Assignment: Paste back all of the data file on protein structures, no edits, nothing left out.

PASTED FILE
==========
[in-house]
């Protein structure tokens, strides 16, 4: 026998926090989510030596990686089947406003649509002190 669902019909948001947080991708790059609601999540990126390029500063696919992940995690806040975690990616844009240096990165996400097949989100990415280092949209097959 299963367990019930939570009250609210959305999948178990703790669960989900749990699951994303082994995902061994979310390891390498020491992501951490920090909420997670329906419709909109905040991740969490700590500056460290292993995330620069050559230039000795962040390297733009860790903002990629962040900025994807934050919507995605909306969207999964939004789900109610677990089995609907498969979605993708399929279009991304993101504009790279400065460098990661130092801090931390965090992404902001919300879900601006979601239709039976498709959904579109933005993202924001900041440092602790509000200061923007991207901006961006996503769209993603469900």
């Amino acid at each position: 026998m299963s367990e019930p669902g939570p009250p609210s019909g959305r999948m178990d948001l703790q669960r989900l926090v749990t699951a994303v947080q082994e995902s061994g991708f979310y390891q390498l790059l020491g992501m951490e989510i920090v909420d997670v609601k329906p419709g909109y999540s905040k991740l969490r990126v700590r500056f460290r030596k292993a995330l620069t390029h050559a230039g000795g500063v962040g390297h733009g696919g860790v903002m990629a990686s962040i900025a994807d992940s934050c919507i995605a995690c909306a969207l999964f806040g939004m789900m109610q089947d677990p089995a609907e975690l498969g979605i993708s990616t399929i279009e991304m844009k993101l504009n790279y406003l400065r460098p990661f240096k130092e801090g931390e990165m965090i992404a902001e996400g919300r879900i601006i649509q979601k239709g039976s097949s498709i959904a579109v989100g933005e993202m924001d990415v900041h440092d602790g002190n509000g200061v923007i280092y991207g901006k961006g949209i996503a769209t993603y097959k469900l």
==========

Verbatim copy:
[in-house]
């Protein structure tokens, strides 16, 4: 026998926090989510030596990686089947406003649509002190 669902019909948001947080991708790059609601999540990126390029500063696919992940995690806040975690990616844009240096990165996400097949989100990415280092949209097959 299963367990019930939570009250609210959305999948178990703790669960989900749990699951994303082994995902061994979310390891390498020491992501951490920090909420997670329906419709909109905040991740969490700590500056460290292993995330620069050559230039000795962040390297733009860790903002990629962040900025994807934050919507995605909306969207999964939004789900109610677990089995609907498969979605993708399929279009991304993101504009790279400065460098990661130092801090931390965090992404902001919300879900601006979601239709039976498709959904579109933005993202924001900041440092602790509000200061923007991207901006961006996503769209993603469900």
């Amino acid at each position: 026998m299963s367990e019930p669902g939570p009250p609210s019909g959305r999948m178990d948001l703790q669960r989900l926090v749990t699951a994303v947080q082994e995902s061994g991708f979310y390891q390498l790059l020491g992501m951490e989510i920090v909420d997670v609601k329906p419709g909109y999540s905040k991740l969490r990126v700590r500056f460290r030596k292993a995330l620069t390029h050559a230039g000795g500063v962040g390297h733009g696919g860790v903002m990629a990686s962040i900025a994807d992940s934050c919507i995605a995690c909306a969207l999964f806040g939004m789900m109610q089947d677990p089995a609907e975690l498969g979605i993708s990616t399929i279009e991304m844009k993101l504009n790279y406003l400065r460098p990661f240096k130092e801090g931390e990165m965090i992404a902001e996400g919300r879900i601006i649509q979601k239709g039976s097949s498709i959904a579109v989100g933005e993202m924001d990415v900041h440092d602790g002190n509000g200061v923007i280092y991207g901006k961006g949209i996503a769209t993603y097959k469900l």